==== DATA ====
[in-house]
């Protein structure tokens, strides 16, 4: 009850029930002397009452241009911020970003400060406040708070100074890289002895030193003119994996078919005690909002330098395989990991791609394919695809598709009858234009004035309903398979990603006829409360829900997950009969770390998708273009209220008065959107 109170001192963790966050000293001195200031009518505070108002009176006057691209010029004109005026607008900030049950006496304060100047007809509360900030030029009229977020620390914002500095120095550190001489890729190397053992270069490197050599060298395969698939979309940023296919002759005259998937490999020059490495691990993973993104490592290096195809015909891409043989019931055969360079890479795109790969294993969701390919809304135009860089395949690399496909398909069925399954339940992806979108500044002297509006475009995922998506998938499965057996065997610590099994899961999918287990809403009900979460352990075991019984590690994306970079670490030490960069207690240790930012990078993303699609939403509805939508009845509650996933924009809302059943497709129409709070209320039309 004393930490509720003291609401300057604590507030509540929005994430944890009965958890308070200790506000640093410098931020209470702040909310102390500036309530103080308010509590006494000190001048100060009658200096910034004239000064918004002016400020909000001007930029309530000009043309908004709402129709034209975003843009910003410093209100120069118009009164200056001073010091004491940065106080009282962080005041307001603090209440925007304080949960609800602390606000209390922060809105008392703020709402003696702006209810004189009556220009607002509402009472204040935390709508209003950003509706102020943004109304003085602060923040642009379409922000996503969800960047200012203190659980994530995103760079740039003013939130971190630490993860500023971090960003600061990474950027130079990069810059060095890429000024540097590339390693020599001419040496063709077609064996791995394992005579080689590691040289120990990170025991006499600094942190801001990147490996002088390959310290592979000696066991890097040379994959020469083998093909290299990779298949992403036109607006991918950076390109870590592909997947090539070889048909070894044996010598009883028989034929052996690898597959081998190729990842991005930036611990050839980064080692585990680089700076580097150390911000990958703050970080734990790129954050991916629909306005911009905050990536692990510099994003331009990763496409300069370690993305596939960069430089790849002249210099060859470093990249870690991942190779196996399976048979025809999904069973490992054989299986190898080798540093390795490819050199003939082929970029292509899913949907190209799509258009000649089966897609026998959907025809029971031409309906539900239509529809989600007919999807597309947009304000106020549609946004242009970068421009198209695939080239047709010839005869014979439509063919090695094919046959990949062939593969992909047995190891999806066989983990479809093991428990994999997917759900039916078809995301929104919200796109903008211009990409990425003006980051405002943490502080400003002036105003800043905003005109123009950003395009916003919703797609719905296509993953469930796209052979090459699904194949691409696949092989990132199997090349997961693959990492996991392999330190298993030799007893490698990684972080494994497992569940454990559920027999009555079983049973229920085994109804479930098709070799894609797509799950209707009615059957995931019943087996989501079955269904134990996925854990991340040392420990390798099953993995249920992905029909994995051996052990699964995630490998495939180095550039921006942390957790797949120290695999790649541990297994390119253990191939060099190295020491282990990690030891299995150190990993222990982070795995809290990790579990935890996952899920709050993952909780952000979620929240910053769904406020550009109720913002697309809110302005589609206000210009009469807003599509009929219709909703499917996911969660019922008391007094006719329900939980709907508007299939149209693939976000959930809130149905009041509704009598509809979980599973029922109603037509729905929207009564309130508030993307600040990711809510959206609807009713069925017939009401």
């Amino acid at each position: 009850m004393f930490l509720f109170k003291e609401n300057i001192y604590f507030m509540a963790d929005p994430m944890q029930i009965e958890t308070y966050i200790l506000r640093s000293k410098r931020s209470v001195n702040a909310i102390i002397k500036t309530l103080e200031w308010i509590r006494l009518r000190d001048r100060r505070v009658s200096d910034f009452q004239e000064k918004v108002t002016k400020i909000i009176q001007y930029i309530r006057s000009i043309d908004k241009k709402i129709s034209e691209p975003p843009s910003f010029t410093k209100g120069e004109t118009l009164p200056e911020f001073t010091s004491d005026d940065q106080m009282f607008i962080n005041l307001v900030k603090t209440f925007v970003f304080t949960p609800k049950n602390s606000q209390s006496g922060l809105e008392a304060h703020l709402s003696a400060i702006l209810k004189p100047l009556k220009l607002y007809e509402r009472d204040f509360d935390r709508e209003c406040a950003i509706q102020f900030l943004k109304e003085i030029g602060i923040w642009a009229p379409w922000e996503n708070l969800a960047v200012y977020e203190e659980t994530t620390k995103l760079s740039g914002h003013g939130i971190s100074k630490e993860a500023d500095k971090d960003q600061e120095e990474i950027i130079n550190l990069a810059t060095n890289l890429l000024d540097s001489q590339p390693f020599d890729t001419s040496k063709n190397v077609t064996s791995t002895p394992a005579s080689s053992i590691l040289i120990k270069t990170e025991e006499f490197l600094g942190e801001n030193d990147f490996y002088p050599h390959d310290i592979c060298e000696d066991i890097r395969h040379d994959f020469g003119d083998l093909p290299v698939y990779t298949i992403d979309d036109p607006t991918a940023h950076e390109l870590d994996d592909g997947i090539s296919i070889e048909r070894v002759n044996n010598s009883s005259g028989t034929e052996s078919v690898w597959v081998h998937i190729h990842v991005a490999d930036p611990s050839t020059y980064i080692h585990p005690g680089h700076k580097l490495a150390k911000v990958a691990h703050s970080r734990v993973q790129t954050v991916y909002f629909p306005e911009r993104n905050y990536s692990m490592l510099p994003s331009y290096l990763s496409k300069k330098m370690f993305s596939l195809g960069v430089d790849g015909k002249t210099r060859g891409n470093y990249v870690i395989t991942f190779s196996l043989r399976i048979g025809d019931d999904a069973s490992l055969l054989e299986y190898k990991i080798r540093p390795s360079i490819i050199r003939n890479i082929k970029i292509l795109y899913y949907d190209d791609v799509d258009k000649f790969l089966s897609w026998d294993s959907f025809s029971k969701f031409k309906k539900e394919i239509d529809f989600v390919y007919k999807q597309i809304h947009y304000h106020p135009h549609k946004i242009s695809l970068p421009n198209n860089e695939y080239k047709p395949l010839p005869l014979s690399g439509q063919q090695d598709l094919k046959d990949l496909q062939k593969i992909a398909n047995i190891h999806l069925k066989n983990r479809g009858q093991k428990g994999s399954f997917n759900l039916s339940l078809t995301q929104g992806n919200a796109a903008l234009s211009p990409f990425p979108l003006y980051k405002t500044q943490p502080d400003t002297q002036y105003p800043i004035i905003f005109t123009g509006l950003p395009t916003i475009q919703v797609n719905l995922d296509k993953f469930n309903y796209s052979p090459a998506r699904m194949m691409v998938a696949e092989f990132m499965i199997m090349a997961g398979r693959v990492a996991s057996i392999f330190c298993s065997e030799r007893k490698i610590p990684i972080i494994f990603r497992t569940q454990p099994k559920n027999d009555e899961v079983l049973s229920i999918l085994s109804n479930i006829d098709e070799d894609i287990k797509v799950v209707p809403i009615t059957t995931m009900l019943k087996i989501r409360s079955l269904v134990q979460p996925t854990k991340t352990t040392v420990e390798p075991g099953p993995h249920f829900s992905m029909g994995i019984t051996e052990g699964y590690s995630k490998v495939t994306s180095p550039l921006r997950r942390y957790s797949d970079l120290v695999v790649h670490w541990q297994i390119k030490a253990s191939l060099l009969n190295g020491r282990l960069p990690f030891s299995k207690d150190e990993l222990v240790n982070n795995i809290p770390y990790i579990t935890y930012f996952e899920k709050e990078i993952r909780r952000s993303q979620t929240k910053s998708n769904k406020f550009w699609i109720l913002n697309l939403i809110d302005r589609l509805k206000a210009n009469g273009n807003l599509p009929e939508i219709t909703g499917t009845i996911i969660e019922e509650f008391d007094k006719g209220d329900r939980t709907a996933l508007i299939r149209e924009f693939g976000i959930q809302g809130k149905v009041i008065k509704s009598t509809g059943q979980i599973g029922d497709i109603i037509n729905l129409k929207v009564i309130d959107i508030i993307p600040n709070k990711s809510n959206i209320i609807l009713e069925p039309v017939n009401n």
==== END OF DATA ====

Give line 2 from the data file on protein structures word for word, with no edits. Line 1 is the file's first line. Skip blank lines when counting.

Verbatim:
């Protein structure tokens, strides 16, 4: 009850029930002397009452241009911020970003400060406040708070100074890289002895030193003119994996078919005690909002330098395989990991791609394919695809598709009858234009004035309903398979990603006829409360829900997950009969770390998708273009209220008065959107 109170001192963790966050000293001195200031009518505070108002009176006057691209010029004109005026607008900030049950006496304060100047007809509360900030030029009229977020620390914002500095120095550190001489890729190397053992270069490197050599060298395969698939979309940023296919002759005259998937490999020059490495691990993973993104490592290096195809015909891409043989019931055969360079890479795109790969294993969701390919809304135009860089395949690399496909398909069925399954339940992806979108500044002297509006475009995922998506998938499965057996065997610590099994899961999918287990809403009900979460352990075991019984590690994306970079670490030490960069207690240790930012990078993303699609939403509805939508009845509650996933924009809302059943497709129409709070209320039309 004393930490509720003291609401300057604590507030509540929005994430944890009965958890308070200790506000640093410098931020209470702040909310102390500036309530103080308010509590006494000190001048100060009658200096910034004239000064918004002016400020909000001007930029309530000009043309908004709402129709034209975003843009910003410093209100120069118009009164200056001073010091004491940065106080009282962080005041307001603090209440925007304080949960609800602390606000209390922060809105008392703020709402003696702006209810004189009556220009607002509402009472204040935390709508209003950003509706102020943004109304003085602060923040642009379409922000996503969800960047200012203190659980994530995103760079740039003013939130971190630490993860500023971090960003600061990474950027130079990069810059060095890429000024540097590339390693020599001419040496063709077609064996791995394992005579080689590691040289120990990170025991006499600094942190801001990147490996002088390959310290592979000696066991890097040379994959020469083998093909290299990779298949992403036109607006991918950076390109870590592909997947090539070889048909070894044996010598009883028989034929052996690898597959081998190729990842991005930036611990050839980064080692585990680089700076580097150390911000990958703050970080734990790129954050991916629909306005911009905050990536692990510099994003331009990763496409300069370690993305596939960069430089790849002249210099060859470093990249870690991942190779196996399976048979025809999904069973490992054989299986190898080798540093390795490819050199003939082929970029292509899913949907190209799509258009000649089966897609026998959907025809029971031409309906539900239509529809989600007919999807597309947009304000106020549609946004242009970068421009198209695939080239047709010839005869014979439509063919090695094919046959990949062939593969992909047995190891999806066989983990479809093991428990994999997917759900039916078809995301929104919200796109903008211009990409990425003006980051405002943490502080400003002036105003800043905003005109123009950003395009916003919703797609719905296509993953469930796209052979090459699904194949691409696949092989990132199997090349997961693959990492996991392999330190298993030799007893490698990684972080494994497992569940454990559920027999009555079983049973229920085994109804479930098709070799894609797509799950209707009615059957995931019943087996989501079955269904134990996925854990991340040392420990390798099953993995249920992905029909994995051996052990699964995630490998495939180095550039921006942390957790797949120290695999790649541990297994390119253990191939060099190295020491282990990690030891299995150190990993222990982070795995809290990790579990935890996952899920709050993952909780952000979620929240910053769904406020550009109720913002697309809110302005589609206000210009009469807003599509009929219709909703499917996911969660019922008391007094006719329900939980709907508007299939149209693939976000959930809130149905009041509704009598509809979980599973029922109603037509729905929207009564309130508030993307600040990711809510959206609807009713069925017939009401």